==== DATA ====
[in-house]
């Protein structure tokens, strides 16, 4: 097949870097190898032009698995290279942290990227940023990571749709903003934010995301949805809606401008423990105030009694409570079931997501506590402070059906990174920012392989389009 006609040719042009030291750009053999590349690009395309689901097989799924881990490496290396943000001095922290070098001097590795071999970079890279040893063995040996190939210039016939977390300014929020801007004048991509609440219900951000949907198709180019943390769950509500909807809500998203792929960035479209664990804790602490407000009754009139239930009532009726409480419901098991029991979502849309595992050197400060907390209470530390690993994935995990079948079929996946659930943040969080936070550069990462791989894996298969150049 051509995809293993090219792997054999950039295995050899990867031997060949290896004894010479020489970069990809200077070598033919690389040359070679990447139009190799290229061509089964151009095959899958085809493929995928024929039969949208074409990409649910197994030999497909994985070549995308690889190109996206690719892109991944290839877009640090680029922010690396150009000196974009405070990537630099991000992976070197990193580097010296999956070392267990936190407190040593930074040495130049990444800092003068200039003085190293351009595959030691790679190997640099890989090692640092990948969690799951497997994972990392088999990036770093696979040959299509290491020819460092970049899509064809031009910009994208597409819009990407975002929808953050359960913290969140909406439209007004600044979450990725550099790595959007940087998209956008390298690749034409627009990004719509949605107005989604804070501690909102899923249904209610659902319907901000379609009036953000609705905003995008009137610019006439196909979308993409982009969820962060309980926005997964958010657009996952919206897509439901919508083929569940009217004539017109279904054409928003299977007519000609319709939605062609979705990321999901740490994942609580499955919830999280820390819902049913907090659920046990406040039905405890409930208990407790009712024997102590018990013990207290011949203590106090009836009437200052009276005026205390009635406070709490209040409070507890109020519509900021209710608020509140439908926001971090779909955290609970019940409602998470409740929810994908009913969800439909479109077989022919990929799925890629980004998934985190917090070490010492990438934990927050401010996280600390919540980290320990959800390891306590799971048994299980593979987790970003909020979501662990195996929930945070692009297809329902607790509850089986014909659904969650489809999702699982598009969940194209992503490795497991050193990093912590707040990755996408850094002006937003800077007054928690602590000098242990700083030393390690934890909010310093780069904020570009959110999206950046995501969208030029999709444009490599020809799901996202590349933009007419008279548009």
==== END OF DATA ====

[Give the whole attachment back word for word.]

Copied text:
[in-house]
């Protein structure tokens, strides 16, 4: 097949870097190898032009698995290279942290990227940023990571749709903003934010995301949805809606401008423990105030009694409570079931997501506590402070059906990174920012392989389009 006609040719042009030291750009053999590349690009395309689901097989799924881990490496290396943000001095922290070098001097590795071999970079890279040893063995040996190939210039016939977390300014929020801007004048991509609440219900951000949907198709180019943390769950509500909807809500998203792929960035479209664990804790602490407000009754009139239930009532009726409480419901098991029991979502849309595992050197400060907390209470530390690993994935995990079948079929996946659930943040969080936070550069990462791989894996298969150049 051509995809293993090219792997054999950039295995050899990867031997060949290896004894010479020489970069990809200077070598033919690389040359070679990447139009190799290229061509089964151009095959899958085809493929995928024929039969949208074409990409649910197994030999497909994985070549995308690889190109996206690719892109991944290839877009640090680029922010690396150009000196974009405070990537630099991000992976070197990193580097010296999956070392267990936190407190040593930074040495130049990444800092003068200039003085190293351009595959030691790679190997640099890989090692640092990948969690799951497997994972990392088999990036770093696979040959299509290491020819460092970049899509064809031009910009994208597409819009990407975002929808953050359960913290969140909406439209007004600044979450990725550099790595959007940087998209956008390298690749034409627009990004719509949605107005989604804070501690909102899923249904209610659902319907901000379609009036953000609705905003995008009137610019006439196909979308993409982009969820962060309980926005997964958010657009996952919206897509439901919508083929569940009217004539017109279904054409928003299977007519000609319709939605062609979705990321999901740490994942609580499955919830999280820390819902049913907090659920046990406040039905405890409930208990407790009712024997102590018990013990207290011949203590106090009836009437200052009276005026205390009635406070709490209040409070507890109020519509900021209710608020509140439908926001971090779909955290609970019940409602998470409740929810994908009913969800439909479109077989022919990929799925890629980004998934985190917090070490010492990438934990927050401010996280600390919540980290320990959800390891306590799971048994299980593979987790970003909020979501662990195996929930945070692009297809329902607790509850089986014909659904969650489809999702699982598009969940194209992503490795497991050193990093912590707040990755996408850094002006937003800077007054928690602590000098242990700083030393390690934890909010310093780069904020570009959110999206950046995501969208030029999709444009490599020809799901996202590349933009007419008279548009």